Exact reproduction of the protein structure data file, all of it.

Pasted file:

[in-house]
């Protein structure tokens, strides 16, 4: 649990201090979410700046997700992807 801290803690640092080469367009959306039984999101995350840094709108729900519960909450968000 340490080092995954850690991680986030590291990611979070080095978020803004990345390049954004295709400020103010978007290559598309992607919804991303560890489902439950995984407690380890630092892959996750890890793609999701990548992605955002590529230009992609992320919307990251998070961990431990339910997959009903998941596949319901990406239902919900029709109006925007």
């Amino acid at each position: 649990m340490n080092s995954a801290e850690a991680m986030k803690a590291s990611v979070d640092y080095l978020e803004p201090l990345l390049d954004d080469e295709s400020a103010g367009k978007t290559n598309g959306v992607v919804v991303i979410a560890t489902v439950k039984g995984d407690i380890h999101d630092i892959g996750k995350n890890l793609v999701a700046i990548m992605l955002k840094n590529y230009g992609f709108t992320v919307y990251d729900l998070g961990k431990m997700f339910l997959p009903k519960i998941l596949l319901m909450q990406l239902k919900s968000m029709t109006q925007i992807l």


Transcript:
[in-house]
């Protein structure tokens, strides 16, 4: 649990201090979410700046997700992807 801290803690640092080469367009959306039984999101995350840094709108729900519960909450968000 340490080092995954850690991680986030590291990611979070080095978020803004990345390049954004295709400020103010978007290559598309992607919804991303560890489902439950995984407690380890630092892959996750890890793609999701990548992605955002590529230009992609992320919307990251998070961990431990339910997959009903998941596949319901990406239902919900029709109006925007």
């Amino acid at each position: 649990m340490n080092s995954a801290e850690a991680m986030k803690a590291s990611v979070d640092y080095l978020e803004p201090l990345l390049d954004d080469e295709s400020a103010g367009k978007t290559n598309g959306v992607v919804v991303i979410a560890t489902v439950k039984g995984d407690i380890h999101d630092i892959g996750k995350n890890l793609v999701a700046i990548m992605l955002k840094n590529y230009g992609f709108t992320v919307y990251d729900l998070g961990k431990m997700f339910l997959p009903k519960i998941l596949l319901m909450q990406l239902k919900s968000m029709t109006q925007i992807l």